Saturday, Aug. 12, 2006
Yasukuni gripes still dog nation
Voices from group of war dead kin want Class-A 14 out
Kishimoto, one of 12 executives, wants the Shinto shrine dedicated to the nation's 2.47 war dead to strike the 14 names from its roster, hoping the moves helps mend Japan's strained relations with China and South Korea and other parts of Asia over their enshrinemen
The relatives and conservative leaders often cite the argument put forth by academics that because the term "crimes against peace" did not exist in international law before the end of World War II, the Tokyo Trials were unfair and their judgments invalid.
Association executive Kishimoto doesn't think the tribunals were fair, but he and many kin of the war dead want the war criminals off the roster because they want Yasukuni depoliticized so the Emperor and senior government officials can visit before the last members of the generation that lived through the war pass away, he said
The visits to the shrine have garnered support and opposition from the public. In a Yomiuri Shimbun poll released Wednesday, 50 percent of respondents said Koizumi's successor should not visit Yasukuni, while 40 percent said the trips should continue
"They fought purely for the sake of their families and the state they loved."
While that may be true for family members who lost their loved ones and earnestly want to believe they died for a sacred cause rather than a war of conquest, many see this attitude as clear evidence the shrine is continuing to glorify Japan's military aggression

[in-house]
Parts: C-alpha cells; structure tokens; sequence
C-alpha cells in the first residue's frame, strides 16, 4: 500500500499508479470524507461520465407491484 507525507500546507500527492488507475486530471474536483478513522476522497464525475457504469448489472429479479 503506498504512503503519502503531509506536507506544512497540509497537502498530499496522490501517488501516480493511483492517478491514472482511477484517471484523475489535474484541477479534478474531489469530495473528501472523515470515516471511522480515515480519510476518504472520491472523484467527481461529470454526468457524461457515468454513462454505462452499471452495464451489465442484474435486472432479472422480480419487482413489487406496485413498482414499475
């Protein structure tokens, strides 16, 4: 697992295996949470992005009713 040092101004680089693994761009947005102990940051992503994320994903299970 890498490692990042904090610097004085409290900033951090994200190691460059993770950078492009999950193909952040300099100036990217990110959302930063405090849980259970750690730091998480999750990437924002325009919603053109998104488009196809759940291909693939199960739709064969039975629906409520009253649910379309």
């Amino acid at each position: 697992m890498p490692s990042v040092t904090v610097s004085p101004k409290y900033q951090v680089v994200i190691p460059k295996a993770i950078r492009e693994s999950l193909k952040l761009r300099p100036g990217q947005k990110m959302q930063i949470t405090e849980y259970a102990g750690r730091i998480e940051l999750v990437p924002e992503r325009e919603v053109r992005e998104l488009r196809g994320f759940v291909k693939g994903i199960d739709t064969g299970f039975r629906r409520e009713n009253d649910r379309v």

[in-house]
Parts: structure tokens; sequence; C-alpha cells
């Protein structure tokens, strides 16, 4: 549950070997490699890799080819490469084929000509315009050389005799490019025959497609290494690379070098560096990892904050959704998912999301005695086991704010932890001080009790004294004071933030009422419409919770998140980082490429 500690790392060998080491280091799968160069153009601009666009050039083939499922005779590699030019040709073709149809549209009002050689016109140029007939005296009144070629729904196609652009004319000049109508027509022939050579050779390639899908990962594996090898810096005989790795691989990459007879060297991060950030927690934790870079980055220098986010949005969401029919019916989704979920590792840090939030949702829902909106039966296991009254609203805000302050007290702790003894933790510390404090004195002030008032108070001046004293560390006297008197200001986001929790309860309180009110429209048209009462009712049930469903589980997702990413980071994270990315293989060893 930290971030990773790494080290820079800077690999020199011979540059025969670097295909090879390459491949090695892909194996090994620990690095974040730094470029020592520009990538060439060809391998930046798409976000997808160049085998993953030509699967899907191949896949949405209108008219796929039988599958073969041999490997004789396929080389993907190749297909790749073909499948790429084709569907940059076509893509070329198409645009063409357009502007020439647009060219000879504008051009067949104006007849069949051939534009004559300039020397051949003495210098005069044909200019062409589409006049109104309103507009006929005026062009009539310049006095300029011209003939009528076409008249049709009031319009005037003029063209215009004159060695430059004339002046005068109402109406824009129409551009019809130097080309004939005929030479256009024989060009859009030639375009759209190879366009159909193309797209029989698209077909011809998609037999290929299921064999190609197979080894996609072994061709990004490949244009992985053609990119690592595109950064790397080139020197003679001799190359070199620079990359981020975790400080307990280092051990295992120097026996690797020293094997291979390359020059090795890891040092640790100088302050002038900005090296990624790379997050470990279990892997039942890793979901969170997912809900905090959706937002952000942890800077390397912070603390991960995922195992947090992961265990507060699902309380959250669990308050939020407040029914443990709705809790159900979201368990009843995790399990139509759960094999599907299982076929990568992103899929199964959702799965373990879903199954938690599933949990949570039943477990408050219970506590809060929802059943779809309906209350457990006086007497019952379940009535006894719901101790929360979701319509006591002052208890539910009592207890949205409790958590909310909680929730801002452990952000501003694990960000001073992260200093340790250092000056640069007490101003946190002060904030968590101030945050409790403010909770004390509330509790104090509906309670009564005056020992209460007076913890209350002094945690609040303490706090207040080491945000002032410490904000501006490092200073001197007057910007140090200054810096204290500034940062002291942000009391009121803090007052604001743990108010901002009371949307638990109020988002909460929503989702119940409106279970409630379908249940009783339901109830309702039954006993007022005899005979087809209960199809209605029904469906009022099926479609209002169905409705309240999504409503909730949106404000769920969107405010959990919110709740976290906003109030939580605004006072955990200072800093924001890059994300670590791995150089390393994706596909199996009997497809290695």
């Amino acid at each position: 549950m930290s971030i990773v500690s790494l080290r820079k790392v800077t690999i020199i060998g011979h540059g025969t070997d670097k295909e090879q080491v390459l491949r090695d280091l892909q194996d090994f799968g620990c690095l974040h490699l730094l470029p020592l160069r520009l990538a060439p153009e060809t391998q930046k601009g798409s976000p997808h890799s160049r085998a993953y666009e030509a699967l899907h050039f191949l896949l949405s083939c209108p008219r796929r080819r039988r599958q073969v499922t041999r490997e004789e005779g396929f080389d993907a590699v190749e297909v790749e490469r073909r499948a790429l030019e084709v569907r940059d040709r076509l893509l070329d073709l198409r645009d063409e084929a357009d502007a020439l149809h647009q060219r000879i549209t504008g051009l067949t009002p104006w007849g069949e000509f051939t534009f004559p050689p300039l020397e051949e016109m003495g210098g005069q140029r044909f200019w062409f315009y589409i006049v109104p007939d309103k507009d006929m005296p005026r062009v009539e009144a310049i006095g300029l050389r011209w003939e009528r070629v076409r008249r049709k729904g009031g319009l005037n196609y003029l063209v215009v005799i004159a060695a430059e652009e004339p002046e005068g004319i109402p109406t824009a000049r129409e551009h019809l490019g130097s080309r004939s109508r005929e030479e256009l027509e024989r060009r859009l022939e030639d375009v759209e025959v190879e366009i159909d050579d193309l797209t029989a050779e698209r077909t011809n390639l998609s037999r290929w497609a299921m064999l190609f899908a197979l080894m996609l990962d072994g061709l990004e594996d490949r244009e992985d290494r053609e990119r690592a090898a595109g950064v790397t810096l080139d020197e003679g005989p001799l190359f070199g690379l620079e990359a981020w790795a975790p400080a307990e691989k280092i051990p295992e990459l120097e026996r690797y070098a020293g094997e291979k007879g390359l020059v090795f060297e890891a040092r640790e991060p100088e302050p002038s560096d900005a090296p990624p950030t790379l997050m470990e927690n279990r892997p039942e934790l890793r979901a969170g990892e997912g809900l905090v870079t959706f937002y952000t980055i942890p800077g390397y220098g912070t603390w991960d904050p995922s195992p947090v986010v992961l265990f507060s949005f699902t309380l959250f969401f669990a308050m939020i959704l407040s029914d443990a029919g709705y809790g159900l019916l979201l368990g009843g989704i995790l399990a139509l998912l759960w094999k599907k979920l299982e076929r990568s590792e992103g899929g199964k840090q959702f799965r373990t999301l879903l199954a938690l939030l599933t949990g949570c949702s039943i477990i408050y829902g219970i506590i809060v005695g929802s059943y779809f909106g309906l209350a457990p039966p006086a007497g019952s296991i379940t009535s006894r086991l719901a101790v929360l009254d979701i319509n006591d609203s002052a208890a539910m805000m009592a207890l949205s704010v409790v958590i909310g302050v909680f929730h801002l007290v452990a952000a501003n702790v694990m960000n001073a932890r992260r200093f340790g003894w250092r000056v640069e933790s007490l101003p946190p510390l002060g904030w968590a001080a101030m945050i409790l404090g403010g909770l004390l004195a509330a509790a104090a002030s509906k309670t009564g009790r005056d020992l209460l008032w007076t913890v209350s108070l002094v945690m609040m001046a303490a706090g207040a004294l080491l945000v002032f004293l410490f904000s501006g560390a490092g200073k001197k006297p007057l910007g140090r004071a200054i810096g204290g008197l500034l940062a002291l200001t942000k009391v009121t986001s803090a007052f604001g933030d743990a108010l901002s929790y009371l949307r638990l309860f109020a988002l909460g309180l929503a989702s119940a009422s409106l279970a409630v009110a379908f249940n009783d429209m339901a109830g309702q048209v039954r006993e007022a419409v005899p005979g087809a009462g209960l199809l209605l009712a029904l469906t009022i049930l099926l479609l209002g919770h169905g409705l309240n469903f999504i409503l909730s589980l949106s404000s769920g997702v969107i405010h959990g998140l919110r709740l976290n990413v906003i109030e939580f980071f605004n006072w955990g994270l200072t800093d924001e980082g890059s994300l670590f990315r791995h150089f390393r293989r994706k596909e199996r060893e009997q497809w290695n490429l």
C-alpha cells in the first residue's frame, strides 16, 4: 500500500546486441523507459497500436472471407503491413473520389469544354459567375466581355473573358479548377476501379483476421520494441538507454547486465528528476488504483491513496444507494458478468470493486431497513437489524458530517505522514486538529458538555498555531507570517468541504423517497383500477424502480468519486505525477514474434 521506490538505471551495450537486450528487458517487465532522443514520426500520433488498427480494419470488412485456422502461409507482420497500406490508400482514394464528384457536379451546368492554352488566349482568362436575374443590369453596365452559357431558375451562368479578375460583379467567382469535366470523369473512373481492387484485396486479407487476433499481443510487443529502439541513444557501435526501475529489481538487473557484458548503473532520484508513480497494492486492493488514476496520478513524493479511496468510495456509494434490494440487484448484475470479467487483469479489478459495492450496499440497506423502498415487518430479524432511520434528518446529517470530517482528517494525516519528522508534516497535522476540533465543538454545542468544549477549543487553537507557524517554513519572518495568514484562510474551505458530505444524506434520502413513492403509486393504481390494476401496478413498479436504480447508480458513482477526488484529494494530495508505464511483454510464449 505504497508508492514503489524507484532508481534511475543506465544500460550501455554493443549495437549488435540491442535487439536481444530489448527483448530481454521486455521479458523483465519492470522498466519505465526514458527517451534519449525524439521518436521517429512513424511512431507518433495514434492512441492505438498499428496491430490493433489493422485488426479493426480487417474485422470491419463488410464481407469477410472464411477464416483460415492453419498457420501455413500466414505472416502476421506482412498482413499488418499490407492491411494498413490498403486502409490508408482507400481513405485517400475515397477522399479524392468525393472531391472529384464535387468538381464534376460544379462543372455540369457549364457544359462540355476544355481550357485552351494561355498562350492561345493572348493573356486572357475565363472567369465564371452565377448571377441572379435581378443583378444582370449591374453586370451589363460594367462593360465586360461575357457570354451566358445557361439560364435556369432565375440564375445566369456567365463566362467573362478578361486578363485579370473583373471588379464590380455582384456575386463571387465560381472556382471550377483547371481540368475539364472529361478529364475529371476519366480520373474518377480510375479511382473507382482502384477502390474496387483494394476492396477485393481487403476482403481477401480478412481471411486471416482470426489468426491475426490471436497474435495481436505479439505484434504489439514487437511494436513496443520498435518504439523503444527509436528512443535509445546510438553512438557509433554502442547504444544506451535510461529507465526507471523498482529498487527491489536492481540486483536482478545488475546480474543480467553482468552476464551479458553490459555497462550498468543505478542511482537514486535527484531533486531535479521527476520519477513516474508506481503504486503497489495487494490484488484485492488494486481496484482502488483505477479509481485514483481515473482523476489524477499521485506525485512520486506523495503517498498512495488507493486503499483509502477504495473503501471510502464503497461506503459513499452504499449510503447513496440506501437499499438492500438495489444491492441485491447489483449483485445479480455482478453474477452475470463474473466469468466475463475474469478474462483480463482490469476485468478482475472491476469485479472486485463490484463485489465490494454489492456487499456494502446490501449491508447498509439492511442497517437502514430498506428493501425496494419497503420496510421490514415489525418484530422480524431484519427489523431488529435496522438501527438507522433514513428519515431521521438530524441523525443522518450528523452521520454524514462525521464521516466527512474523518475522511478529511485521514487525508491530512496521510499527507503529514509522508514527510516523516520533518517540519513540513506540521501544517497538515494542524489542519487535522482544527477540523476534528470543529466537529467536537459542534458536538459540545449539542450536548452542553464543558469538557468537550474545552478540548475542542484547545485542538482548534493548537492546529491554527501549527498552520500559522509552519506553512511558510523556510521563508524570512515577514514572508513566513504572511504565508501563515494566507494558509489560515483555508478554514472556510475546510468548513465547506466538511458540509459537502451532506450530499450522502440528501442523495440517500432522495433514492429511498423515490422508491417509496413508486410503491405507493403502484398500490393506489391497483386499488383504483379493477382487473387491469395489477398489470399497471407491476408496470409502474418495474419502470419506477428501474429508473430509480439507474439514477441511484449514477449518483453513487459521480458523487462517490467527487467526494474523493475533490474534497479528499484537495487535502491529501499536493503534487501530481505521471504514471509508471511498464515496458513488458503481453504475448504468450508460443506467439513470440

Koizumi has tried to distance himself from Yasukuni's view of history. He has claimed repeatedly that he is just an ordinary person going to Yasukuni to mourn the war dead, and he does not suggest support for Yasukuni's position on the war.
"I think many people visit to mourn the war dead, regardless of what Yasukuni Shrine is thinking," Koizumi told a Lower House Budget Committee on June 12, 2005.
"I don't want you to think my visits to the shrine are an indication that I support the shrine's opinions."
Koizumi said Japan accepted the outcome of the Tokyo tribunals and he "does not intend to say anything about it or oppose it."
"We have accepted the tribunal. We should never wage war again. I recognize those (Class-A war criminals) as war criminals," he said.
Prime Minister Gen. Hideki Tojo (1884-1948)
Tojo was prime minister at the time of the 1941 Pearl Harbor attack. Later, he served concurrently as army minister, internal affairs minister and chief of the Army General Staff Office. He was held responsible, among other things, for the war Japan waged, for the inhumane treatment of POWs and other atrocities. He was hanged.
Gen. Kenji Doihara (1883-1948)
Known as a China expert, Doihara served as the director of the Military Intelligence Bureau in Mukuden, Machuria. He brought out Puyi, the last emperor of China's Qing dynasty, to install him as the puppet head of Manchukuo. Hanged.
Prime Minister Koki Hirota (1878-1948)